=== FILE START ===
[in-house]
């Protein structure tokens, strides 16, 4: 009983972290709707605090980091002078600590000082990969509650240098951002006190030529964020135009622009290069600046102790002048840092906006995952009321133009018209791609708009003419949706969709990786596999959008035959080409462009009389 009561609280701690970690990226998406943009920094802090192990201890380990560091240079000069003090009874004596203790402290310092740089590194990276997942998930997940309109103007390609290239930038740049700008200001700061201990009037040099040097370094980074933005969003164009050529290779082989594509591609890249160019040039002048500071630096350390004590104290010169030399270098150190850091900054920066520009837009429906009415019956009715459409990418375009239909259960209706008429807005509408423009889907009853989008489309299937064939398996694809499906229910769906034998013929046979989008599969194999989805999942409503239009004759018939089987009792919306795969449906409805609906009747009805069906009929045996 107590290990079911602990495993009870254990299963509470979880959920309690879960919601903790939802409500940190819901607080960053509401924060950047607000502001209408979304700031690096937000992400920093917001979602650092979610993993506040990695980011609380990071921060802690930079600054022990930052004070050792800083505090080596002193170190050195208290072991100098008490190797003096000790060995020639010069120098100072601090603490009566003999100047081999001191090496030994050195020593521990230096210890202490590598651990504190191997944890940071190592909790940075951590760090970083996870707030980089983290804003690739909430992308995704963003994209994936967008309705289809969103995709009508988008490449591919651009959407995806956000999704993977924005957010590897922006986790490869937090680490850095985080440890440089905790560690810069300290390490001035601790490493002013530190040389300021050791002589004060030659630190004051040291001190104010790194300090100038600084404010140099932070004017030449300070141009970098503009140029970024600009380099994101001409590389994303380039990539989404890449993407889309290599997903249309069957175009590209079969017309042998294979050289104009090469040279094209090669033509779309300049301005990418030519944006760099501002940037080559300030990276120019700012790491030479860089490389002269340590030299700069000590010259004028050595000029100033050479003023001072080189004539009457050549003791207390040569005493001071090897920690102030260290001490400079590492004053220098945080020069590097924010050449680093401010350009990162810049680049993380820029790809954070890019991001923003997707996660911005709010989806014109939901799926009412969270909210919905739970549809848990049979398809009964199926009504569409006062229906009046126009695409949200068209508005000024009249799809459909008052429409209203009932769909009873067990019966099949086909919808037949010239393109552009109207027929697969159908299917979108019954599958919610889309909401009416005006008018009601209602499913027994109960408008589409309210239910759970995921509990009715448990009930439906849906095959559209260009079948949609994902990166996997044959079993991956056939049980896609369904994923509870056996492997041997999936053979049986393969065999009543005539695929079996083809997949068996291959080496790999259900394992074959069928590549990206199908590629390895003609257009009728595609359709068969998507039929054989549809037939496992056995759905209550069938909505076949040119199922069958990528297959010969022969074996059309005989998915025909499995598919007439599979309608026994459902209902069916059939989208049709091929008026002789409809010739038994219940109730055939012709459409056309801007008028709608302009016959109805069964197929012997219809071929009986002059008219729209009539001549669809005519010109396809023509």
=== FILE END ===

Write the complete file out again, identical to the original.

[in-house]
């Protein structure tokens, strides 16, 4: 009983972290709707605090980091002078600590000082990969509650240098951002006190030529964020135009622009290069600046102790002048840092906006995952009321133009018209791609708009003419949706969709990786596999959008035959080409462009009389 009561609280701690970690990226998406943009920094802090192990201890380990560091240079000069003090009874004596203790402290310092740089590194990276997942998930997940309109103007390609290239930038740049700008200001700061201990009037040099040097370094980074933005969003164009050529290779082989594509591609890249160019040039002048500071630096350390004590104290010169030399270098150190850091900054920066520009837009429906009415019956009715459409990418375009239909259960209706008429807005509408423009889907009853989008489309299937064939398996694809499906229910769906034998013929046979989008599969194999989805999942409503239009004759018939089987009792919306795969449906409805609906009747009805069906009929045996 107590290990079911602990495993009870254990299963509470979880959920309690879960919601903790939802409500940190819901607080960053509401924060950047607000502001209408979304700031690096937000992400920093917001979602650092979610993993506040990695980011609380990071921060802690930079600054022990930052004070050792800083505090080596002193170190050195208290072991100098008490190797003096000790060995020639010069120098100072601090603490009566003999100047081999001191090496030994050195020593521990230096210890202490590598651990504190191997944890940071190592909790940075951590760090970083996870707030980089983290804003690739909430992308995704963003994209994936967008309705289809969103995709009508988008490449591919651009959407995806956000999704993977924005957010590897922006986790490869937090680490850095985080440890440089905790560690810069300290390490001035601790490493002013530190040389300021050791002589004060030659630190004051040291001190104010790194300090100038600084404010140099932070004017030449300070141009970098503009140029970024600009380099994101001409590389994303380039990539989404890449993407889309290599997903249309069957175009590209079969017309042998294979050289104009090469040279094209090669033509779309300049301005990418030519944006760099501002940037080559300030990276120019700012790491030479860089490389002269340590030299700069000590010259004028050595000029100033050479003023001072080189004539009457050549003791207390040569005493001071090897920690102030260290001490400079590492004053220098945080020069590097924010050449680093401010350009990162810049680049993380820029790809954070890019991001923003997707996660911005709010989806014109939901799926009412969270909210919905739970549809848990049979398809009964199926009504569409006062229906009046126009695409949200068209508005000024009249799809459909008052429409209203009932769909009873067990019966099949086909919808037949010239393109552009109207027929697969159908299917979108019954599958919610889309909401009416005006008018009601209602499913027994109960408008589409309210239910759970995921509990009715448990009930439906849906095959559209260009079948949609994902990166996997044959079993991956056939049980896609369904994923509870056996492997041997999936053979049986393969065999009543005539695929079996083809997949068996291959080496790999259900394992074959069928590549990206199908590629390895003609257009009728595609359709068969998507039929054989549809037939496992056995759905209550069938909505076949040119199922069958990528297959010969022969074996059309005989998915025909499995598919007439599979309608026994459902209902069916059939989208049709091929008026002789409809010739038994219940109730055939012709459409056309801007008028709608302009016959109805069964197929012997219809071929009986002059008219729209009539001549669809005519010109396809023509």